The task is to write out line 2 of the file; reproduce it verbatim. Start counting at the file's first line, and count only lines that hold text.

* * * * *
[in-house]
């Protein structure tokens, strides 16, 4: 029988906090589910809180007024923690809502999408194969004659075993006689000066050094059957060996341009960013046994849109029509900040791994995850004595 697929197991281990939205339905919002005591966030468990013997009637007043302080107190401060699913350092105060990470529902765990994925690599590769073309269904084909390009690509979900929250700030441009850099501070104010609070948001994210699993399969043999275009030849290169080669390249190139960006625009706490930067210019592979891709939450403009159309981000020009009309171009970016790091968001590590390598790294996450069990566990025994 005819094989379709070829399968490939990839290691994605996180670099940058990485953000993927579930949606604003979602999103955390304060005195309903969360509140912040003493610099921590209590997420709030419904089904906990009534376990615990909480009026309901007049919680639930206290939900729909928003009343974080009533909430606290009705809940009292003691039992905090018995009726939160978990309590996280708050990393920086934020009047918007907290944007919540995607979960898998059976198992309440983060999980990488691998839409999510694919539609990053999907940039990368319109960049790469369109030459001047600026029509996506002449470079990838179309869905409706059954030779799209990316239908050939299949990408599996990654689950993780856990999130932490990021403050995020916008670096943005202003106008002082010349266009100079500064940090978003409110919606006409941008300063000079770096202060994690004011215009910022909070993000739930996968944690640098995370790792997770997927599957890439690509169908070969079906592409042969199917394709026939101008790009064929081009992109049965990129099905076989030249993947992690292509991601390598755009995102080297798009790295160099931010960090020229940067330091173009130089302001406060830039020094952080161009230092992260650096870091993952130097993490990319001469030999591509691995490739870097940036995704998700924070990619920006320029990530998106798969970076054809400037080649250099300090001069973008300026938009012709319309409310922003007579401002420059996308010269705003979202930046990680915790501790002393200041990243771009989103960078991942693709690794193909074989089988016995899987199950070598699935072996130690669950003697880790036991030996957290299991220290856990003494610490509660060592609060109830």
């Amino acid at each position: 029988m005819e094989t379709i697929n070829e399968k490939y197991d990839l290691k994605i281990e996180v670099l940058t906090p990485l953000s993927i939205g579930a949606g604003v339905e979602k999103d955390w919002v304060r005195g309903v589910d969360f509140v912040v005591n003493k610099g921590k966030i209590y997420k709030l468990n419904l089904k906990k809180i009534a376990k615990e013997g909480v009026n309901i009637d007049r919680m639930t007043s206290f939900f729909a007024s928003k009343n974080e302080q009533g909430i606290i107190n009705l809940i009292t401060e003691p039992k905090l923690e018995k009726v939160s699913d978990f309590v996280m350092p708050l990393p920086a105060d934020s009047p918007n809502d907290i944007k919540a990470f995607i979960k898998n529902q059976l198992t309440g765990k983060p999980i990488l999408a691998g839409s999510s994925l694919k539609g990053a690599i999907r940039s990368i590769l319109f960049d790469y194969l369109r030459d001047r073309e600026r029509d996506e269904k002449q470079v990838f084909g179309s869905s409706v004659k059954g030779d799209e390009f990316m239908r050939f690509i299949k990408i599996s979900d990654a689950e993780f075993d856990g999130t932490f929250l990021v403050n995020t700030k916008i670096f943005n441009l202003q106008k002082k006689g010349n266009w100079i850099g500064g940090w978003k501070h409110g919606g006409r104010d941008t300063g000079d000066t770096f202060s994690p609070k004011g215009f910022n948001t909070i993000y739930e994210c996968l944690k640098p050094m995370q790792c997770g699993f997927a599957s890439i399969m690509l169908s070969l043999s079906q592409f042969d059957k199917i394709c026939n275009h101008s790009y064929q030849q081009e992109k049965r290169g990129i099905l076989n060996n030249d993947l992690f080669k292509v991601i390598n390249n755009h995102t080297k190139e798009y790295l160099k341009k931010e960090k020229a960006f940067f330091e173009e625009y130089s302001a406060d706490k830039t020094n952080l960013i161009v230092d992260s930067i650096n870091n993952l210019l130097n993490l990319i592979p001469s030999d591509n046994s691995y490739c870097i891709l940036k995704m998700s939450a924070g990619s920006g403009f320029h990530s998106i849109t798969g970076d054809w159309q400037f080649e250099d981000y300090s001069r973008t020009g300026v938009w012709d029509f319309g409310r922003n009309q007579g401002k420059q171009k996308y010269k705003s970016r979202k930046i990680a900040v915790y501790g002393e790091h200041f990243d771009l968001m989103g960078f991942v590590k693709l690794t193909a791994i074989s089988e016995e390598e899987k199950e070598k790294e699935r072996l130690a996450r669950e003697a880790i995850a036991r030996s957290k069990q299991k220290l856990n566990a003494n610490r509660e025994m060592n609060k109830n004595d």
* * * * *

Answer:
């Protein structure tokens, strides 16, 4: 029988906090589910809180007024923690809502999408194969004659075993006689000066050094059957060996341009960013046994849109029509900040791994995850004595 697929197991281990939205339905919002005591966030468990013997009637007043302080107190401060699913350092105060990470529902765990994925690599590769073309269904084909390009690509979900929250700030441009850099501070104010609070948001994210699993399969043999275009030849290169080669390249190139960006625009706490930067210019592979891709939450403009159309981000020009009309171009970016790091968001590590390598790294996450069990566990025994 005819094989379709070829399968490939990839290691994605996180670099940058990485953000993927579930949606604003979602999103955390304060005195309903969360509140912040003493610099921590209590997420709030419904089904906990009534376990615990909480009026309901007049919680639930206290939900729909928003009343974080009533909430606290009705809940009292003691039992905090018995009726939160978990309590996280708050990393920086934020009047918007907290944007919540995607979960898998059976198992309440983060999980990488691998839409999510694919539609990053999907940039990368319109960049790469369109030459001047600026029509996506002449470079990838179309869905409706059954030779799209990316239908050939299949990408599996990654689950993780856990999130932490990021403050995020916008670096943005202003106008002082010349266009100079500064940090978003409110919606006409941008300063000079770096202060994690004011215009910022909070993000739930996968944690640098995370790792997770997927599957890439690509169908070969079906592409042969199917394709026939101008790009064929081009992109049965990129099905076989030249993947992690292509991601390598755009995102080297798009790295160099931010960090020229940067330091173009130089302001406060830039020094952080161009230092992260650096870091993952130097993490990319001469030999591509691995490739870097940036995704998700924070990619920006320029990530998106798969970076054809400037080649250099300090001069973008300026938009012709319309409310922003007579401002420059996308010269705003979202930046990680915790501790002393200041990243771009989103960078991942693709690794193909074989089988016995899987199950070598699935072996130690669950003697880790036991030996957290299991220290856990003494610490509660060592609060109830």